The woman looks somewhere off-camera with a look of astonishment. Her mouth opens slightly and her eyes well-up with tears. Her chin and lower lip quiver before she places her hands in her face and begins to cry.
“Oh, no,” the male voice cooes off-screen, “please don’t be sad. You can talk to me about anything, ya know. I don’t exactly have many friends, so that means I’m really good at keeping secrets, ya dig? What’s going on?”
As the man talks, the woman begins to sob louder and louder.
Cut to a close-up of Jacob turning around in the driver’s seat to face the woman in the back. His eyebrows are upturned and his frown spells genuine concern. The frame freezes, producing another still image with a different caption in bubble letters: his first and last name, Jacob Young.
“Holy shit,” Jacob croaked. He cleared his throat, trying to find an itch back there that was growing harder to scratch. He coughed once, but the itch remained.
“Yeah,” Diana said, pulling her phone back in close for some more furious tapping. In another moment, she held the phone screen towards him again, this time showing a different kind of video.
“What does The World’s Most-Kindest Man enjoy doing with his free time?” a baritone male voice demanded with a tone of authority. “Let’s see for ourselves!”
From what appeared to be security cameras set up into the ceilings, he watched a video of himself walking jauntily into the Gail Forerunner Casino. A smile was seen on his face that did not ebb from the moment he exchanged cash for play tokens, to the moment when he sat on the stool in front of the dicebox, right up to the moment where he walked out of there empty-handed. He even smiled on the way home.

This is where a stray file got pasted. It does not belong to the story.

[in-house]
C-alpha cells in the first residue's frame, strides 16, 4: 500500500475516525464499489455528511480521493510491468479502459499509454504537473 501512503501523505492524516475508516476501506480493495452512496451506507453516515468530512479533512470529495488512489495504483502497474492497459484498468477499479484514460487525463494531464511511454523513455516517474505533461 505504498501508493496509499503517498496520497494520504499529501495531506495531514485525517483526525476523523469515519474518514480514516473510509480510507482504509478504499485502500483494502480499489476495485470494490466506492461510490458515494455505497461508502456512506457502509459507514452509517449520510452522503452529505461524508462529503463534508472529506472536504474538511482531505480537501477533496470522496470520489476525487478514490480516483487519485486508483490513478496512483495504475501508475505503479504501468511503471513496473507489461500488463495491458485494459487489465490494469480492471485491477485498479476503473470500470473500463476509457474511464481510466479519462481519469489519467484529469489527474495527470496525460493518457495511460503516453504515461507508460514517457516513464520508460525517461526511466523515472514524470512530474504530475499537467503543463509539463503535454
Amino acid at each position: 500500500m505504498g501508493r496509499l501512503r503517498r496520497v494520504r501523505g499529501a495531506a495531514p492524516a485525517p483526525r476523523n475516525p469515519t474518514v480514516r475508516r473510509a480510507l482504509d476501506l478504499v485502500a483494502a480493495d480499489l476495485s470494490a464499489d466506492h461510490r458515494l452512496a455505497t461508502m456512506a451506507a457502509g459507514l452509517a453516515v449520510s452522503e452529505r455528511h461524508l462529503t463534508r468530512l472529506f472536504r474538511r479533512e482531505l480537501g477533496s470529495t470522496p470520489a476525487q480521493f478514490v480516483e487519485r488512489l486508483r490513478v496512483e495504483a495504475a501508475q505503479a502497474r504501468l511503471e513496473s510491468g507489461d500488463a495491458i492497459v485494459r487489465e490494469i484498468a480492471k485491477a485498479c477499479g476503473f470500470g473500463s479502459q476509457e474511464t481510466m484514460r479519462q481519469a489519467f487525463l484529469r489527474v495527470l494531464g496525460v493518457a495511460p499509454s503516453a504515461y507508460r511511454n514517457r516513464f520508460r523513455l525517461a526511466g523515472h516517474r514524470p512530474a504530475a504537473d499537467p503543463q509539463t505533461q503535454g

It felt to Jacob like a tiny weight had dropped from his heart down into a black hole somewhere deep within his belly. As he watched, blood rushed up to his cheeks and neck. His armpits began to sweat profusely, stinking right away.
“Wow!” the baritone narrator cried. “This truly is The World’s Most-Kindest Man!”
Diana turned-off the phone, slamming it down hard on the table with a piercing crack. Her jaw was slanted as if she was grinding her teeth. Everything but her eyes looked like they wanted to kill him. Her eyes told him that she already had.
“So,” Jacob said, “now you know what I’m doing with my money.”
“It’s not the money, Jacob,” Diana said. Her features relaxed. She began to look very sorry for him, her face filling with pity. “You’ve been lying to me, saying you’re out getting stuff for the house when you’re really just wasting all of our money gambling at the diceboxes!”
“Our money?” he repeated. “Ha! Is this the kind of talk you want to have, Diana?”
“Not at all,” she said quickly. “I’m seeing somebody. Somebody else. Somebody who can give me what you can’t.”
“What the hell are you talking about, woman?”
“Don’t you dare talk to me like that,” she said with a growl.
Jacob opened his mouth, but stopped himself. He knew that he had no right to be upset. They had already made an agreement at the beginning of their marriage. If they wanted to begin seeing other people sexually, that was their decision to make as individuals. It wasn’t until Jacob considered that Diana would find someone so quickly that he began to greatly regret this decision.
“What’s his name?”
“Marty,” she said, her voice small and remote.
“Okay,” he said, turning his back to her. “Whatever makes you happy.”